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Testing an undersea robot that can detect and map oil spills

This drone's eye view shows MBARI's research vessel Paragon (left) and a long-range AUV (far right) along with a patch of biodegradable dye. Image: Todd Walsh © 2018 MBARI

Testing an undersea robot that can detect and map oil spills

This drone’s eye view shows MBARI’s research vessel Paragon (left) and a long-range autonomous underwater vehicle (tiny object at far right) tracking a patch of biodegradable dye in Monterey Bay. Image: Todd Walsh © 2018 MBARI

In late September 2018, MBARI engineers demonstrated a new use for MBARI’s long-range autonomous underwater vehicles (LRAUVs)—detecting and tracking oil spills. Working with the US Coast Guard and collaborators at Woods Hole Oceanographic Institution (WHOI), MBARI engineers outfitted an LRAUV with special instruments (fluorometers) that can detect oil in water. For the recent test in Monterey Bay, the team simulated an oil spill using non-toxic, biodegradable dye.

These days the Coast Guard is particularly interested in testing robots that can find and track oil spills under ice. This capability will be needed as ship traffic and oil exploration expands in the Arctic Ocean. The LRAUV used in these experiments also carried instruments that will allow the vehicle to navigate beneath sea ice by bouncing sound waves off the underside of the ice.

For its recent test in Monterey Bay, the LRAUV was placed in the water and sent toward the plume. After instruments on the LRAUV detected the plume, the robot continued on its path, measuring the concentrations of dye within the plume and recording the areas of highest intensity. When the robot crossed the outer edge of the plume, it automatically turned around and headed back toward the plume.

By doing this repeatedly, the robot was able to track the plume as it drifted through the water for several hours. This test showed that the robot could meet the Coast Guard’s initial goals for the vehicle.

During the recent dye experiment, MBARI researchers released biodegradable dye from the research vessel Paragon (left) while collaborators from the US Coast Guard and other organizations watched from a second boat nearby. Image: Todd Walsh © 2018 MBARI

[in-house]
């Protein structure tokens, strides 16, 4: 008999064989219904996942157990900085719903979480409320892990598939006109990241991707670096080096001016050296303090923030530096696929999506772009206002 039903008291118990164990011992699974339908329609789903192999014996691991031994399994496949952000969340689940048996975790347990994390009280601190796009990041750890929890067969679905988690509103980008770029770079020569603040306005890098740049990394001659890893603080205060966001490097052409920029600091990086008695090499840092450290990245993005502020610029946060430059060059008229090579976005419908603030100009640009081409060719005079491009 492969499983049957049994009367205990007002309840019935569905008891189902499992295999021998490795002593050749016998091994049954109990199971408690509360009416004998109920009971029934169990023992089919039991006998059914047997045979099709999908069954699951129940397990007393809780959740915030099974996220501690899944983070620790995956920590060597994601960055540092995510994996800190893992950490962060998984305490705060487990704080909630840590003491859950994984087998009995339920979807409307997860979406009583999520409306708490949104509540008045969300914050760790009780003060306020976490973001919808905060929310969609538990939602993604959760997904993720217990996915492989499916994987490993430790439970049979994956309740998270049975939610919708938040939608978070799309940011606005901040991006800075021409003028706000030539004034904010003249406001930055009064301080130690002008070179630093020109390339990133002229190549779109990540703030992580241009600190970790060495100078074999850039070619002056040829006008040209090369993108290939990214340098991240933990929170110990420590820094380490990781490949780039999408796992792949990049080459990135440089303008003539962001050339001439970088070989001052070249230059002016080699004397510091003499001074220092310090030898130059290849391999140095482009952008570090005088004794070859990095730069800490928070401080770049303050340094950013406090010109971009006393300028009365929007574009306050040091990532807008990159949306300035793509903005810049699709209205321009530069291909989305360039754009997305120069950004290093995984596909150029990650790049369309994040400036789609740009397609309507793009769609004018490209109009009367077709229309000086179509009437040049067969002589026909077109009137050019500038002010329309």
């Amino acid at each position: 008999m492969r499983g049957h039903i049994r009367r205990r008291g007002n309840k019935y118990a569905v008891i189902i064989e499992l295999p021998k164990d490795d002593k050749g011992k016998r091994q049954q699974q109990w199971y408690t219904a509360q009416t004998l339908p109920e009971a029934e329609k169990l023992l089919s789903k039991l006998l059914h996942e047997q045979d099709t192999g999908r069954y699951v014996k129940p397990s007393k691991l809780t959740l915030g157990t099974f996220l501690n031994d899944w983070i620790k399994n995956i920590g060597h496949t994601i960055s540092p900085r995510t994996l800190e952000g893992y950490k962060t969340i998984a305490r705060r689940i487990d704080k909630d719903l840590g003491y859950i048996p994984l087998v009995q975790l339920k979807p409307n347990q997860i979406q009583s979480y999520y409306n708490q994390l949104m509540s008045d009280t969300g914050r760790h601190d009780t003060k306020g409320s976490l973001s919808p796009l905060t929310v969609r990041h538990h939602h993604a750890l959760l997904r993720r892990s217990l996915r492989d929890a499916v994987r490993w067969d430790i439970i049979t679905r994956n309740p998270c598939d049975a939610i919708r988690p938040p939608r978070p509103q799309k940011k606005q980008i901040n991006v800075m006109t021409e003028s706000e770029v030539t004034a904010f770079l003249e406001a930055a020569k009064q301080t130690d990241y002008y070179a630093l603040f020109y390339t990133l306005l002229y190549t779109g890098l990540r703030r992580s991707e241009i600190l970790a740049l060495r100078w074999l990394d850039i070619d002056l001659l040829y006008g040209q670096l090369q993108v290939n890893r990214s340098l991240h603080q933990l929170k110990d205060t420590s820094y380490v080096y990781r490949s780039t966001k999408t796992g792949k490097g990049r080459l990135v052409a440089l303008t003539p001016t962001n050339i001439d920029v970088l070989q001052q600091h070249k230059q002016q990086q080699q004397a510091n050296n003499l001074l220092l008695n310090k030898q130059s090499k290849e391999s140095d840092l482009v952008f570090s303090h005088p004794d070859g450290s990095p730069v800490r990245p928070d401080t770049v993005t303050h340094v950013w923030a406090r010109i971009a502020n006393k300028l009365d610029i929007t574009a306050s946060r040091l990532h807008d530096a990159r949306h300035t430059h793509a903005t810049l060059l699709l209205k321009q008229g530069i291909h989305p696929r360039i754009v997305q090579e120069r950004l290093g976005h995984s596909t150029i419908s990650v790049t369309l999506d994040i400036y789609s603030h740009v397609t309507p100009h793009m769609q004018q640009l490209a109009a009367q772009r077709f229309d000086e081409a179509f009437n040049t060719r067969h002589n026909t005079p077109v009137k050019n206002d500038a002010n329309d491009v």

“Everything worked well during the field test.” said Brett Hobson, MBARI’s principal investigator on this project. “The plume tracking still needs a little adjustment, but we’re working on that.” Hobson collaborated with several other MBARI engineers on this project, including Brian Kieft and Yanwu Zhang. MBARI Audio Video Specialist Todd Walsh operated an aerial drone that photographed the dye plume from the air.

This research was funded by a grant awarded by the US Department of Homeland Security to The University of Alaska’s Arctic Domain Awareness Center (ADAC). In addition to Hobson, another primary investigator on this project was Jim Bellingham, director of the Center for Marine Robotics at WHOI. In his previous position as an engineer at MBARI, Bellingham conceptualized and helped design the first LRAUV. Following the recent field tests, the new oil-spill tracking LRAUV was handed off to researchers at WHOI and the Coast Guard for additional testing.

The present study builds on a previous MBARI effort to track oil in the deep waters of the Gulf of Mexico following the Deepwater Horizon oil spill, using one of MBARI’s larger “Dorado-class” autonomous underwater vehicles.

Article by Kim Fulton-Bennett

ADAC Disclaimer:

The information in this site reflects investigations and conclusions sponsored by the Arctic Domain Awareness Center, (ADAC) a U.S. Department of Homeland Security (DHS) Center of Excellence in Maritime Research, hosted by the University of Alaska.  Associated activities were supported by DHS under Grant Award Number 2014-ST-061-ML0002.  The views and conclusions of the information presented in this  site reflects research conducted via ADAC and should not be interpreted as necessarily representing the official policies, either expressed or implied, of the U.S. Department of Homeland Security.

For additional information or images relating to this article, please contact: Kim Fulton-Bennett